I know it’s been a long time since I’ve posted. Between trying a few new things in the lab, the acquisition of a Wii, and a few other things I sometimes forget that I have a blog I *LOVE* and that I should keep it up. So, without further ado, here are the search terms I’ve gathered recently:
- Things to know before a PhD – I did a little series about this. You can start reading here. But mainly, as an awesome visitor of this blog (Polz) put it: if you’re coming directly from undergrad, realize that the environment in grad school can be super isolating, physically, mentally, emotionally and intellectually that other than give you the basic knowledge, undegrad does NOT prepare you for the challenges of grad school. I had a little study group. We’d answer take home exams by consensus, by each person reviewing the literature and then sharing what we’d learned (but careful, we each elaborated our answers alone). Also, the kind of work, the hours, and the pay may come as a disappointment. Having a PhD is NOT a guaranteed move to secure a job. Feel free to talk to a career counselor, or a prof who has gone through this (especially recently).
- Lab is out of money – how do you get your degree ? – You can still get your degree, but if your PI cannot cover the costs, the department may intervene to put you in a different lab. Mind you, you may need to start fresh from 0, so talk to your PI about your options. If there’s a grad counselor or a person who checks on your progress and protects the interests of the students in the department (which should be) talk to him/her. Harass if necessary. Someone like a director of education or a similar person should be a good source of info on what to do if your PI runs out of funds. One thing you can do before, or while this is happening is applying for funding sources for you. Usually these fellowships or training grants are independent of your PI, and extra money for research purchases and travel may come attached to it. But don’t despair, talk to the people in charge because they should have the proper info to ensure you’re taken care and provided for.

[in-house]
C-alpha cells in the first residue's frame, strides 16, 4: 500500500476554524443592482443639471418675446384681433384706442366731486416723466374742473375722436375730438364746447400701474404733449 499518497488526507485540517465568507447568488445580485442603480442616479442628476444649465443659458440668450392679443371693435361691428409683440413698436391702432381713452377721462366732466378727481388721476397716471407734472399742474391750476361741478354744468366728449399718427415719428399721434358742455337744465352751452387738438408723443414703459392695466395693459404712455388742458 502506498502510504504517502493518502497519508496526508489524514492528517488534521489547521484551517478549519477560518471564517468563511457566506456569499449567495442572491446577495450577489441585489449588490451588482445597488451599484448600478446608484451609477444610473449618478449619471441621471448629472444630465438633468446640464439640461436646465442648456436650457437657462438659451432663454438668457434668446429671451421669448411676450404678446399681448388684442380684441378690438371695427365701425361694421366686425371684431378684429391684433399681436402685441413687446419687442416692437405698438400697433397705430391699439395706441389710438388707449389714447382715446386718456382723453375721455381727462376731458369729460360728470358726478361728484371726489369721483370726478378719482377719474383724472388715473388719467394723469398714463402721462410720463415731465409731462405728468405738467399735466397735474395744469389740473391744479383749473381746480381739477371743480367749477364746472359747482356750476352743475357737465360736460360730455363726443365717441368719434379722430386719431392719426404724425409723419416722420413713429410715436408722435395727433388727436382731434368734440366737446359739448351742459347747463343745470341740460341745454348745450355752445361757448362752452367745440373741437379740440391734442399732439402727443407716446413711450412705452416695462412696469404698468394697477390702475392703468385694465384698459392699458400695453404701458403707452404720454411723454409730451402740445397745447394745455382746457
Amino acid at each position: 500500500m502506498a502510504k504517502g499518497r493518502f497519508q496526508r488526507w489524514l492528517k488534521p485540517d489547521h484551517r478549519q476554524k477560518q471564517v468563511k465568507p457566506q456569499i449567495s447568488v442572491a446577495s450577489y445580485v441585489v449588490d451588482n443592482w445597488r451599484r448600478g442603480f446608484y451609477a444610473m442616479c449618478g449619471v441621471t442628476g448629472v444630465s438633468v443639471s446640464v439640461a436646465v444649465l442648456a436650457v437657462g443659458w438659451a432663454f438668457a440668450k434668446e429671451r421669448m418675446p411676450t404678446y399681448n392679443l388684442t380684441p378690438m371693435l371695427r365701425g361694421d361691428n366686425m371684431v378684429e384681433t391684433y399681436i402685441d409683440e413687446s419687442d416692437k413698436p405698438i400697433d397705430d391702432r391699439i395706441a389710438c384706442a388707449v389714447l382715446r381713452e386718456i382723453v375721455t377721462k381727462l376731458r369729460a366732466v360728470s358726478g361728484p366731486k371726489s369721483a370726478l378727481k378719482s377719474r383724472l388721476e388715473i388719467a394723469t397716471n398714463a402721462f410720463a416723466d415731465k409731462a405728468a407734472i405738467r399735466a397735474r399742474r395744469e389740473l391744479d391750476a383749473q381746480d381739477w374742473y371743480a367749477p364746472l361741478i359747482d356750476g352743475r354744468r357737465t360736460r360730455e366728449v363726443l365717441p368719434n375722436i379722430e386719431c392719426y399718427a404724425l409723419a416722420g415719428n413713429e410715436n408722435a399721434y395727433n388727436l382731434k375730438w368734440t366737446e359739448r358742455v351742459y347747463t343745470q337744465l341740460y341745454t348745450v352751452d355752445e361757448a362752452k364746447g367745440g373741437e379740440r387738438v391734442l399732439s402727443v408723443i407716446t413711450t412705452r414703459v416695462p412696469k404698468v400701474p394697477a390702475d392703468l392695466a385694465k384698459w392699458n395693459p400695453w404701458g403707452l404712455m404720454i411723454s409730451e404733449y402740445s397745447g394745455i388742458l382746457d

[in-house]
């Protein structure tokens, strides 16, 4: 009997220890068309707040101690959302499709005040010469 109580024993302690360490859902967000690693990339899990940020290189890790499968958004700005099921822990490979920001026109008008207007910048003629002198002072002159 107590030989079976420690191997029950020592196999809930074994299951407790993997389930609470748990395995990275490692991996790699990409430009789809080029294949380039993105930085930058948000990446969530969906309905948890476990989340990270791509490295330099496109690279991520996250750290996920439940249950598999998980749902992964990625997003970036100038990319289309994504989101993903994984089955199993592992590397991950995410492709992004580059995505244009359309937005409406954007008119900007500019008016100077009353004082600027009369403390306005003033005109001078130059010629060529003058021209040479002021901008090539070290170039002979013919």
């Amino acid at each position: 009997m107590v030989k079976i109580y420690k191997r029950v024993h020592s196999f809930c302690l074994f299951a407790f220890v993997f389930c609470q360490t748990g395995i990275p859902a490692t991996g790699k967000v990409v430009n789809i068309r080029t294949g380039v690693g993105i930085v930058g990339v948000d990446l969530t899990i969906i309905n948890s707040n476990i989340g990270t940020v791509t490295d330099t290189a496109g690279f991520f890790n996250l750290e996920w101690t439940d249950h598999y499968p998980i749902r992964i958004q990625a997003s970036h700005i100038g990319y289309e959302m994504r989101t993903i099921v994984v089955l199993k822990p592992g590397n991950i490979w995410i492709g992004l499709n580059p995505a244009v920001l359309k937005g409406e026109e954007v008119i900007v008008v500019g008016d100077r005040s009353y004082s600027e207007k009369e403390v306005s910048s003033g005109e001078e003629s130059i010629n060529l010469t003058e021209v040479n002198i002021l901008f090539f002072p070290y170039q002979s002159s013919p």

- As a PhD, why have you not published ? – This is a great question, and I think it somewhat depends on your discipline. You can/will get peer-reviewed publications if you’re in other disciplines besides biomedical research and science related areas, but usually the PI’s in the science areas tend to be more involved in the students’ lab life and get you to publish, sooner or later. I say this, since my BF is in a non-life science area. Sometimes PI’s wait until you’re finished, in order to submit papers. If say, you need to do an extra experiment or two before you’re completely done with school, that may be a reason why you still don’t have papers. It depends on the labs’ policies about when papers are submitted. In my case, I still have a paper that need to be published, but I had 1st and 2nd author papers published by the time I left. I do remember that before my grad school PI had her current job, her previous students could graduate if their manuscripts were ready for submission. What they presented to their theses committees were their papers in final form, before submission. That, I thought, was weird. But apparently that’s the way things were at her previous school/department.
- How old are you when you did your PhD? – I got my PhD a week after my 28th birthday. My boyfriend will be almost 30 by the time he finishes his (but he did a master’s before, which took 2.5 years). We both are the same age. I’ve met people who at 25-26 were done, mainly because they had been in their labs day and night (something I couldn’t bring myself to do). Some people in my class were about my age by the time they were done. Other were a bit older and had gone back to school after having been in the workforce for a few years.